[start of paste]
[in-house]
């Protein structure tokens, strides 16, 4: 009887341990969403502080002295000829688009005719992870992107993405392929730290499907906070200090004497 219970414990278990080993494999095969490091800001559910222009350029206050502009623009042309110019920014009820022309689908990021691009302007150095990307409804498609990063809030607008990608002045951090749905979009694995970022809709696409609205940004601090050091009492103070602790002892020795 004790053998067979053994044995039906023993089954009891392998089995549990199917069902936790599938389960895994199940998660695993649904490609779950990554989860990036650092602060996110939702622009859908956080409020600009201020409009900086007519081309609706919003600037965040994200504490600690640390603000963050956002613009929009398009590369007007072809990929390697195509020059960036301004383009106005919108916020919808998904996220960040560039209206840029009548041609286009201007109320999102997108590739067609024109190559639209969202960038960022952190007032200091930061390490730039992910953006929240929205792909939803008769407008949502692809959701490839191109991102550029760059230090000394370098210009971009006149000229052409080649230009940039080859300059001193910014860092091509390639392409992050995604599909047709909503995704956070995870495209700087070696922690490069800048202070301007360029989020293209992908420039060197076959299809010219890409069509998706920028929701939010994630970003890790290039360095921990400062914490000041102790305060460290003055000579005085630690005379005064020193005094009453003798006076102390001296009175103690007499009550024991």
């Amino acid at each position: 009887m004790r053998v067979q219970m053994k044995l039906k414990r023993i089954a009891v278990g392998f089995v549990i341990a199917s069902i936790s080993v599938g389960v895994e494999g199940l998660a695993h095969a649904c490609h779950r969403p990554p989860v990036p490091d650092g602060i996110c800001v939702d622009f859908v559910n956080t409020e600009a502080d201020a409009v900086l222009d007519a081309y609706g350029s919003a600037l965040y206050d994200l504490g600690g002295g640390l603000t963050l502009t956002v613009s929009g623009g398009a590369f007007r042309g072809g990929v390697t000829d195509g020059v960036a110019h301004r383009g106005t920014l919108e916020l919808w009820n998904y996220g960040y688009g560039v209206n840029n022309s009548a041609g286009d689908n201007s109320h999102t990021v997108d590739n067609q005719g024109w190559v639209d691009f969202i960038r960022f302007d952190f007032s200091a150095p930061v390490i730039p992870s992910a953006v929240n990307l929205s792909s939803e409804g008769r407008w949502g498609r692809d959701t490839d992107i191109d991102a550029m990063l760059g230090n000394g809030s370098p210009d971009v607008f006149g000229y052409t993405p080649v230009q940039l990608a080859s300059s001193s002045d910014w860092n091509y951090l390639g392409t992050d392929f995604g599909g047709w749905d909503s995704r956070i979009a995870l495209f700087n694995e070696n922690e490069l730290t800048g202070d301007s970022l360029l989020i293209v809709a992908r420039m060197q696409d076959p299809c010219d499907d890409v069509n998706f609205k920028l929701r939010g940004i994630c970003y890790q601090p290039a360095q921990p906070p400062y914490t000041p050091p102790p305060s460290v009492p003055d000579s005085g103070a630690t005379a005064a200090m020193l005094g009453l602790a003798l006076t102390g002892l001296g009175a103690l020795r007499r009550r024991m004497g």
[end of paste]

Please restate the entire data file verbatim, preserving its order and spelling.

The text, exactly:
[in-house]
């Protein structure tokens, strides 16, 4: 009887341990969403502080002295000829688009005719992870992107993405392929730290499907906070200090004497 219970414990278990080993494999095969490091800001559910222009350029206050502009623009042309110019920014009820022309689908990021691009302007150095990307409804498609990063809030607008990608002045951090749905979009694995970022809709696409609205940004601090050091009492103070602790002892020795 004790053998067979053994044995039906023993089954009891392998089995549990199917069902936790599938389960895994199940998660695993649904490609779950990554989860990036650092602060996110939702622009859908956080409020600009201020409009900086007519081309609706919003600037965040994200504490600690640390603000963050956002613009929009398009590369007007072809990929390697195509020059960036301004383009106005919108916020919808998904996220960040560039209206840029009548041609286009201007109320999102997108590739067609024109190559639209969202960038960022952190007032200091930061390490730039992910953006929240929205792909939803008769407008949502692809959701490839191109991102550029760059230090000394370098210009971009006149000229052409080649230009940039080859300059001193910014860092091509390639392409992050995604599909047709909503995704956070995870495209700087070696922690490069800048202070301007360029989020293209992908420039060197076959299809010219890409069509998706920028929701939010994630970003890790290039360095921990400062914490000041102790305060460290003055000579005085630690005379005064020193005094009453003798006076102390001296009175103690007499009550024991």
């Amino acid at each position: 009887m004790r053998v067979q219970m053994k044995l039906k414990r023993i089954a009891v278990g392998f089995v549990i341990a199917s069902i936790s080993v599938g389960v895994e494999g199940l998660a695993h095969a649904c490609h779950r969403p990554p989860v990036p490091d650092g602060i996110c800001v939702d622009f859908v559910n956080t409020e600009a502080d201020a409009v900086l222009d007519a081309y609706g350029s919003a600037l965040y206050d994200l504490g600690g002295g640390l603000t963050l502009t956002v613009s929009g623009g398009a590369f007007r042309g072809g990929v390697t000829d195509g020059v960036a110019h301004r383009g106005t920014l919108e916020l919808w009820n998904y996220g960040y688009g560039v209206n840029n022309s009548a041609g286009d689908n201007s109320h999102t990021v997108d590739n067609q005719g024109w190559v639209d691009f969202i960038r960022f302007d952190f007032s200091a150095p930061v390490i730039p992870s992910a953006v929240n990307l929205s792909s939803e409804g008769r407008w949502g498609r692809d959701t490839d992107i191109d991102a550029m990063l760059g230090n000394g809030s370098p210009d971009v607008f006149g000229y052409t993405p080649v230009q940039l990608a080859s300059s001193s002045d910014w860092n091509y951090l390639g392409t992050d392929f995604g599909g047709w749905d909503s995704r956070i979009a995870l495209f700087n694995e070696n922690e490069l730290t800048g202070d301007s970022l360029l989020i293209v809709a992908r420039m060197q696409d076959p299809c010219d499907d890409v069509n998706f609205k920028l929701r939010g940004i994630c970003y890790q601090p290039a360095q921990p906070p400062y914490t000041p050091p102790p305060s460290v009492p003055d000579s005085g103070a630690t005379a005064a200090m020193l005094g009453l602790a003798l006076t102390g002892l001296g009175a103690l020795r007499r009550r024991m004497g």